March is National Nutrition Month. You may think that doesn’t sound like something your podiatrist would care about but at Texas Foot Specialists we know that what you eat can have a significant effect on the health of your feet. Here are a few reasons your feet will thank you for paying more attention to your diet:
- People who maintain a healthy weight have less foot pain. It’s a fact many studies have proven: patients who are overweight are more likely to experience foot pain. There are also several podiatric conditions that are exacerbated by weight or have obesity as a risk factor. Among these are flatfeet, plantar fasciitis and arthritis.
- Your food choices can trigger or fight inflammation. Patients with a chronic inflammatory condition such as Achilles tendonitis, arthritis, sesamoiditis or gout can help control the amount of pain and inflammation they experience with their food choices. Some foods such as, sugary drinks and snacks, fried foods and artificial additives can actually increase inflammatory responses in the body. Other foods like green leafy vegetables, olive oil, walnuts, blueberries and cherries, can actually help prevent inflammation.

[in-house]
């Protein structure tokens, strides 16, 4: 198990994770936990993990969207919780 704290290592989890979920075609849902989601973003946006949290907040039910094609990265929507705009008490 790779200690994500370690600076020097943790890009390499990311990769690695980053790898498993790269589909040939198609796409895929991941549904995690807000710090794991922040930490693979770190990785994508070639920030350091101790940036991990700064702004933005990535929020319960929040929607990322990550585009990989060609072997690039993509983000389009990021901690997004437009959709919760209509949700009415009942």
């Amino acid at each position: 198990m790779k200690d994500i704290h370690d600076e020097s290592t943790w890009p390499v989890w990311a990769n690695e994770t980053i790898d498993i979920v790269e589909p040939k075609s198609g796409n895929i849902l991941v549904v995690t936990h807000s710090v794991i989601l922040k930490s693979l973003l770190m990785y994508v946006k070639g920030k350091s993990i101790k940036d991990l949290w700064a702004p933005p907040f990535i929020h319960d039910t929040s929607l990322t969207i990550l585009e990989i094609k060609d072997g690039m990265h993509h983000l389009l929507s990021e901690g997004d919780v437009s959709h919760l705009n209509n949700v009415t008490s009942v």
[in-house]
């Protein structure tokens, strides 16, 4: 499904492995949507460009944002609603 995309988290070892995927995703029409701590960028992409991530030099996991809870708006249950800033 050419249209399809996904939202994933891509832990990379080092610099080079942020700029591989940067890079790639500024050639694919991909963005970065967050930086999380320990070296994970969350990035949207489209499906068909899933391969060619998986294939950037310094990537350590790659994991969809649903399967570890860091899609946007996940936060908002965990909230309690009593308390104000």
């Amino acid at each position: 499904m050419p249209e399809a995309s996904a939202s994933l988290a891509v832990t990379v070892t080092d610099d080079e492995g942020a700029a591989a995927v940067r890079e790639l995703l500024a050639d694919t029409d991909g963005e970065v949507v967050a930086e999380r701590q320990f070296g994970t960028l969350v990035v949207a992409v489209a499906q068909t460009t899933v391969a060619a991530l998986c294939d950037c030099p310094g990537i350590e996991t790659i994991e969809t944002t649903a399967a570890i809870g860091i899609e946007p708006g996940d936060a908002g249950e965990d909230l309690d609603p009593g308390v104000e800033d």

- Your diet can make you more prone to certain diseases. Diabetes, hypertension, gout and heart disease all have a dietary component. Each of these can significantly impact your feet by causing circulatory, nerve, inflammatory and immune system impairment. Plus, the debilitating effects of these diseases makes it hard to stay active—an important part of good foot and overall body health.
Eating right is not a matter of “good days” and “cheat days.” It’s about changing how you see food and increasing nutrient rich foods while decreasing the amount of harmful, empty calorie items you consume. To learn more, visit: http://www.eatright.org. To find out if a foot condition that you have may be related to diet, contact our Houston (713-664-6677), Pasadena (281-991-0600) or Sugarland (281-242-4448) office and talk to one of our podiatrists, Dr. Bruce Miller or Dr. Gregory Mangum.